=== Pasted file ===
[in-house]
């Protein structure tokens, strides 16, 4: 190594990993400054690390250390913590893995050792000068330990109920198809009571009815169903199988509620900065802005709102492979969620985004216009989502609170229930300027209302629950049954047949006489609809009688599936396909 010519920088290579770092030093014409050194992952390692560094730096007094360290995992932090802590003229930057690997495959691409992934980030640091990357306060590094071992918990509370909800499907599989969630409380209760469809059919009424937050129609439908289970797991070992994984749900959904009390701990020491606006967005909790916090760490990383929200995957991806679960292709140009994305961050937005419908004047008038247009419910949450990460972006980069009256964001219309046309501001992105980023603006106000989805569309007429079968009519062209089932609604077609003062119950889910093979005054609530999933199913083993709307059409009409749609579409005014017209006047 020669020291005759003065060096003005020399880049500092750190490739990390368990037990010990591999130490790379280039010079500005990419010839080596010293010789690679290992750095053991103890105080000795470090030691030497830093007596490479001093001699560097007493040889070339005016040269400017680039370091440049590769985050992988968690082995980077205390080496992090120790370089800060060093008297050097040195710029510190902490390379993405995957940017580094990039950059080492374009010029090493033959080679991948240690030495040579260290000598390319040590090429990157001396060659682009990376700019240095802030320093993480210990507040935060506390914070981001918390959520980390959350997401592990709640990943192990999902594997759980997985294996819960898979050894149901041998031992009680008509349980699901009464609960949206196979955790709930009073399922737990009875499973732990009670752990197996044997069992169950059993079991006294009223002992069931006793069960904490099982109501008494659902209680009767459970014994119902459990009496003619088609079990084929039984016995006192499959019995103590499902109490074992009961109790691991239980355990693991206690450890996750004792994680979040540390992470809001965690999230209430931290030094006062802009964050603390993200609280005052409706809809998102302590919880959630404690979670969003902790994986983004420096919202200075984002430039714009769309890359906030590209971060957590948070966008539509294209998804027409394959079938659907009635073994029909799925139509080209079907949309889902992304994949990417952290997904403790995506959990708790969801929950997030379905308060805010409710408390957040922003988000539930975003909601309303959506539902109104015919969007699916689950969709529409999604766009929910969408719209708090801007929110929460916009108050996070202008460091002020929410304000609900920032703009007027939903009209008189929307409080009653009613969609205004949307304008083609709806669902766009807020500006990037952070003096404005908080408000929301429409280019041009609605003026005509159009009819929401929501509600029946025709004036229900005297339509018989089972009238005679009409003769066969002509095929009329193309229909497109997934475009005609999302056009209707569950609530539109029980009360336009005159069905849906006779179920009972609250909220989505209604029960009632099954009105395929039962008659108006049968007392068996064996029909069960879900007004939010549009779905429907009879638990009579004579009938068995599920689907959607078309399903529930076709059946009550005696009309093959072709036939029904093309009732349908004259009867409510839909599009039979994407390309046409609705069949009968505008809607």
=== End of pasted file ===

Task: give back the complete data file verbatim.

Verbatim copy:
[in-house]
């Protein structure tokens, strides 16, 4: 190594990993400054690390250390913590893995050792000068330990109920198809009571009815169903199988509620900065802005709102492979969620985004216009989502609170229930300027209302629950049954047949006489609809009688599936396909 010519920088290579770092030093014409050194992952390692560094730096007094360290995992932090802590003229930057690997495959691409992934980030640091990357306060590094071992918990509370909800499907599989969630409380209760469809059919009424937050129609439908289970797991070992994984749900959904009390701990020491606006967005909790916090760490990383929200995957991806679960292709140009994305961050937005419908004047008038247009419910949450990460972006980069009256964001219309046309501001992105980023603006106000989805569309007429079968009519062209089932609604077609003062119950889910093979005054609530999933199913083993709307059409009409749609579409005014017209006047 020669020291005759003065060096003005020399880049500092750190490739990390368990037990010990591999130490790379280039010079500005990419010839080596010293010789690679290992750095053991103890105080000795470090030691030497830093007596490479001093001699560097007493040889070339005016040269400017680039370091440049590769985050992988968690082995980077205390080496992090120790370089800060060093008297050097040195710029510190902490390379993405995957940017580094990039950059080492374009010029090493033959080679991948240690030495040579260290000598390319040590090429990157001396060659682009990376700019240095802030320093993480210990507040935060506390914070981001918390959520980390959350997401592990709640990943192990999902594997759980997985294996819960898979050894149901041998031992009680008509349980699901009464609960949206196979955790709930009073399922737990009875499973732990009670752990197996044997069992169950059993079991006294009223002992069931006793069960904490099982109501008494659902209680009767459970014994119902459990009496003619088609079990084929039984016995006192499959019995103590499902109490074992009961109790691991239980355990693991206690450890996750004792994680979040540390992470809001965690999230209430931290030094006062802009964050603390993200609280005052409706809809998102302590919880959630404690979670969003902790994986983004420096919202200075984002430039714009769309890359906030590209971060957590948070966008539509294209998804027409394959079938659907009635073994029909799925139509080209079907949309889902992304994949990417952290997904403790995506959990708790969801929950997030379905308060805010409710408390957040922003988000539930975003909601309303959506539902109104015919969007699916689950969709529409999604766009929910969408719209708090801007929110929460916009108050996070202008460091002020929410304000609900920032703009007027939903009209008189929307409080009653009613969609205004949307304008083609709806669902766009807020500006990037952070003096404005908080408000929301429409280019041009609605003026005509159009009819929401929501509600029946025709004036229900005297339509018989089972009238005679009409003769066969002509095929009329193309229909497109997934475009005609999302056009209707569950609530539109029980009360336009005159069905849906006779179920009972609250909220989505209604029960009632099954009105395929039962008659108006049968007392068996064996029909069960879900007004939010549009779905429907009879638990009579004579009938068995599920689907959607078309399903529930076709059946009550005696009309093959072709036939029904093309009732349908004259009867409510839909599009039979994407390309046409609705069949009968505008809607």